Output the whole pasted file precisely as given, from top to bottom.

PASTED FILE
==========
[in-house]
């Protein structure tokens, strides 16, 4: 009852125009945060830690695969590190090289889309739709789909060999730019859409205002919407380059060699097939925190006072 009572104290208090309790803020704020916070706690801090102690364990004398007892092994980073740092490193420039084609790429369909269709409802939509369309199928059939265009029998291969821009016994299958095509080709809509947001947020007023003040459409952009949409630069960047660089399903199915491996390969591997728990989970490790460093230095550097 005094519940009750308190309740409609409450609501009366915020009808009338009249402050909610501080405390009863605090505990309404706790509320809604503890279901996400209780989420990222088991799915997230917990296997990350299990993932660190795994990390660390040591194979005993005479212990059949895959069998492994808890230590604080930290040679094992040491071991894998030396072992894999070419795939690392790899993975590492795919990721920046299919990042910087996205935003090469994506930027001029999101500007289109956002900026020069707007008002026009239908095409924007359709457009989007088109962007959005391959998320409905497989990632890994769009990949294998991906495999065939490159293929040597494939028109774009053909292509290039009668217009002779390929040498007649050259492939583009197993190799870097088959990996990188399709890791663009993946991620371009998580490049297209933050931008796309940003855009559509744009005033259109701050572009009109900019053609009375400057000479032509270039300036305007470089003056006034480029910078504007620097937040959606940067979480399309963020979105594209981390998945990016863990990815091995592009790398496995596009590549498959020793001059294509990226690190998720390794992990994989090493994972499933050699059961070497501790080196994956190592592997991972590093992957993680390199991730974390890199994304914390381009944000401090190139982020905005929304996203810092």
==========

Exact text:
[in-house]
């Protein structure tokens, strides 16, 4: 009852125009945060830690695969590190090289889309739709789909060999730019859409205002919407380059060699097939925190006072 009572104290208090309790803020704020916070706690801090102690364990004398007892092994980073740092490193420039084609790429369909269709409802939509369309199928059939265009029998291969821009016994299958095509080709809509947001947020007023003040459409952009949409630069960047660089399903199915491996390969591997728990989970490790460093230095550097 005094519940009750308190309740409609409450609501009366915020009808009338009249402050909610501080405390009863605090505990309404706790509320809604503890279901996400209780989420990222088991799915997230917990296997990350299990993932660190795994990390660390040591194979005993005479212990059949895959069998492994808890230590604080930290040679094992040491071991894998030396072992894999070419795939690392790899993975590492795919990721920046299919990042910087996205935003090469994506930027001029999101500007289109956002900026020069707007008002026009239908095409924007359709457009989007088109962007959005391959998320409905497989990632890994769009990949294998991906495999065939490159293929040597494939028109774009053909292509290039009668217009002779390929040498007649050259492939583009197993190799870097088959990996990188399709890791663009993946991620371009998580490049297209933050931008796309940003855009559509744009005033259109701050572009009109900019053609009375400057000479032509270039300036305007470089003056006034480029910078504007620097937040959606940067979480399309963020979105594209981390998945990016863990990815091995592009790398496995596009590549498959020793001059294509990226690190998720390794992990994989090493994972499933050699059961070497501790080196994956190592592997991972590093992957993680390199991730974390890199994304914390381009944000401090190139982020905005929304996203810092």